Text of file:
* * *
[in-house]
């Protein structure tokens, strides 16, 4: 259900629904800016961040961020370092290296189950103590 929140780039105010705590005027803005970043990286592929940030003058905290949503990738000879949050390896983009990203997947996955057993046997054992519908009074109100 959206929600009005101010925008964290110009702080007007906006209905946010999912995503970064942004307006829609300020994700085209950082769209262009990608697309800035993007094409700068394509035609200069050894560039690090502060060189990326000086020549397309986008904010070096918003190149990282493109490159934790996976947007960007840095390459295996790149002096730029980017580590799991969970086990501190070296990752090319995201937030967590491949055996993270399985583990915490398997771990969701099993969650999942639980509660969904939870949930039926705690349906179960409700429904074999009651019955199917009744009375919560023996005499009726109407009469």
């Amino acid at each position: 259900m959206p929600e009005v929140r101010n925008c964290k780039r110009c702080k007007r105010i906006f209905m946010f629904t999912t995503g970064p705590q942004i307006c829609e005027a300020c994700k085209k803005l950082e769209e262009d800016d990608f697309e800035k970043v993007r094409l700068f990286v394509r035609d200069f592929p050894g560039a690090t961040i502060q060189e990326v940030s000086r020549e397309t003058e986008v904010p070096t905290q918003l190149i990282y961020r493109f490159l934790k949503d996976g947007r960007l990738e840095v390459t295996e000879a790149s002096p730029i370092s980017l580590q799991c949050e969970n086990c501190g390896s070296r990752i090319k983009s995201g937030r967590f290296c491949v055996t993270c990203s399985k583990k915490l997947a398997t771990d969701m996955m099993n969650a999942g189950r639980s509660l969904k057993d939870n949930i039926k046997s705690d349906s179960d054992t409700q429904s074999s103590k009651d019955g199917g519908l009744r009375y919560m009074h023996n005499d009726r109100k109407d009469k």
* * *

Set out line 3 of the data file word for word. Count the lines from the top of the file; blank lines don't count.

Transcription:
């Amino acid at each position: 259900m959206p929600e009005v929140r101010n925008c964290k780039r110009c702080k007007r105010i906006f209905m946010f629904t999912t995503g970064p705590q942004i307006c829609e005027a300020c994700k085209k803005l950082e769209e262009d800016d990608f697309e800035k970043v993007r094409l700068f990286v394509r035609d200069f592929p050894g560039a690090t961040i502060q060189e990326v940030s000086r020549e397309t003058e986008v904010p070096t905290q918003l190149i990282y961020r493109f490159l934790k949503d996976g947007r960007l990738e840095v390459t295996e000879a790149s002096p730029i370092s980017l580590q799991c949050e969970n086990c501190g390896s070296r990752i090319k983009s995201g937030r967590f290296c491949v055996t993270c990203s399985k583990k915490l997947a398997t771990d969701m996955m099993n969650a999942g189950r639980s509660l969904k057993d939870n949930i039926k046997s705690d349906s179960d054992t409700q429904s074999s103590k009651d019955g199917g519908l009744r009375y919560m009074h023996n005499d009726r109100k109407d009469k």